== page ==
This is just the first installment of a short series that Owen has put together for the Reaktor community about designing drums and percussive sounds in Reaktor. They are all full of wonderful information and presented in a way that anyone can follow along with. But they aren’t just delivered well, the sounds are amazing! This particular video tutorial shares how to create Reaktor kick drums that mimic the classic Roland 808 and 909 bass drums, which have been a source of inspiration fro artists and producers, and a benchmark for sound designers for many years in the industry. The lesson goes over how to calculate Freq and Q (Quality Factor) from reading schematics. The video also shows how to modify the Core static BP filter to use Q values instead of Resonance. So without further ado, let’s jump into this and see what he has to share!
The bulk of this tutorial is spent on explaining the translation of schematics into the values and terminology that Reaktor uses. This is incredibly helpful because so many of these things would fly right over the heads of most people, but Owen does a great job of breaking it all down in a language and approach that just about anyone can keep up with. Once of the trickiest things about creating these Reaktor kick drums is making sure all of the conversions and translations are done correctly, which is exactly why he takes his time going through all of it. The perfect balance of envelope shape, filtering and quality factor are all managed through one simple Decay knob in the finished interface. Brilliant stuff!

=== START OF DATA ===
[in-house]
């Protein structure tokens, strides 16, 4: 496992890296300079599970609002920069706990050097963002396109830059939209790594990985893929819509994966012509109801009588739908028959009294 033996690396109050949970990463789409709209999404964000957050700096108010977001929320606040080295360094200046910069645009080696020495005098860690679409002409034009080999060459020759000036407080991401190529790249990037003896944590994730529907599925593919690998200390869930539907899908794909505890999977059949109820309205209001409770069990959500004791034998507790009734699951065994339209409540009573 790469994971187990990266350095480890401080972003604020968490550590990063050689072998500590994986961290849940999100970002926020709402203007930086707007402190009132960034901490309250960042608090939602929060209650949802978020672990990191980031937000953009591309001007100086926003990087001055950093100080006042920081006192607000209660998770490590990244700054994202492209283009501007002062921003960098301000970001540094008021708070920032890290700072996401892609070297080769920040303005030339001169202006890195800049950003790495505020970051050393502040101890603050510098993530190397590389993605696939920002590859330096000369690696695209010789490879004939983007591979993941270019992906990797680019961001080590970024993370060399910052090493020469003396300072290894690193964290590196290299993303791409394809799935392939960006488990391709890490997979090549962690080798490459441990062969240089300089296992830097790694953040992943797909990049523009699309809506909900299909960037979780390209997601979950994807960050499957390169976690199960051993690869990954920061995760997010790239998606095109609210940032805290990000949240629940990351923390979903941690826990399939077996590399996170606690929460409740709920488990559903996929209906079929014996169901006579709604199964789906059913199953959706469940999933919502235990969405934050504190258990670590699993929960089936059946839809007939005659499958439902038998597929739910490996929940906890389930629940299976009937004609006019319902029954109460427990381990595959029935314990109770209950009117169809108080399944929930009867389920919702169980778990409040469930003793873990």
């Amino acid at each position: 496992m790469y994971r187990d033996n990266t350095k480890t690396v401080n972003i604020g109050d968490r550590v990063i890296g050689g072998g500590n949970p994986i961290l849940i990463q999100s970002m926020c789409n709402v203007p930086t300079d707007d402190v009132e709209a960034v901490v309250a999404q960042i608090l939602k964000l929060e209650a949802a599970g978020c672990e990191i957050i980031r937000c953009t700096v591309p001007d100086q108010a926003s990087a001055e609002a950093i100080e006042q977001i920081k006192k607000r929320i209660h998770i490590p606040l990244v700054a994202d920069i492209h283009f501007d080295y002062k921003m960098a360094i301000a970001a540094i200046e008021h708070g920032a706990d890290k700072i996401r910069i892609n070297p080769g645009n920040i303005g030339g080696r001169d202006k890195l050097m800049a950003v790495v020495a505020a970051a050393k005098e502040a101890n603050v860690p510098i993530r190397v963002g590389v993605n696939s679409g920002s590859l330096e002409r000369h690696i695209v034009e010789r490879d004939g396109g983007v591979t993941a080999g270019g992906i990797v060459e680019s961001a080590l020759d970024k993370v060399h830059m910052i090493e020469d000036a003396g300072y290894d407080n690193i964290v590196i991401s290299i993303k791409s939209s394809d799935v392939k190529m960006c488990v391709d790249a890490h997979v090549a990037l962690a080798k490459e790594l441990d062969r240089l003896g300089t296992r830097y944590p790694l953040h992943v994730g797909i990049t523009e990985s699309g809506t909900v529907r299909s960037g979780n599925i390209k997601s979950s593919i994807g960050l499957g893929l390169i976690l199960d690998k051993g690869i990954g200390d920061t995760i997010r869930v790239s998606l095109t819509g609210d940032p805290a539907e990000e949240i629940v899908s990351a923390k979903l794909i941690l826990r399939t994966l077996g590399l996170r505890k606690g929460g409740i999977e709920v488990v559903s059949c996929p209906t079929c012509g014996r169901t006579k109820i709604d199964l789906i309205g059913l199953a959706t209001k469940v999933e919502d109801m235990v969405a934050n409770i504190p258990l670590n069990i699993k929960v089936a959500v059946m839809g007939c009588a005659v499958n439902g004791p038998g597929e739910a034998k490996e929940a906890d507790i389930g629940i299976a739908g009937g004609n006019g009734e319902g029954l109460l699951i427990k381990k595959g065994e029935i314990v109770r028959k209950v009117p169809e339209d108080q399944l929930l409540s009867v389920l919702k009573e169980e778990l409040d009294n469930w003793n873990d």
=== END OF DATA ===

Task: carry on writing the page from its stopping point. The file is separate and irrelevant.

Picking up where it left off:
Owen Vallis is one half of Flipmu, and has been working on a series of Reaktor tutorials for exploring intermediate to advanced level digital synthesis. The series looks at such topics as building classic percussion sounds from the Roland-x0x boxes, various ways to approach building a vocoder, sequencers, additive synthesis, and physical modeling. Future tutorials will look at the lower level Reaktor Core, and cover topics such as convolution, auto-correlation, and hopefully some generative systems such as Markov Models and “learning” based macros.
Flipmu is the home of multi-media artists Owen Vallis and Jordan Hochenbaum. They explore technology, art, sound, and music by building things to interact with. Previous projects have included the Arduinome, the Chronome, and multi-touch installations using the BrickTable. Both Owen and Jordan teach at the Music Technology: Interaction, Intelligence, and Design program at CalArts.
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Visit: Designing Reaktor Kick Drums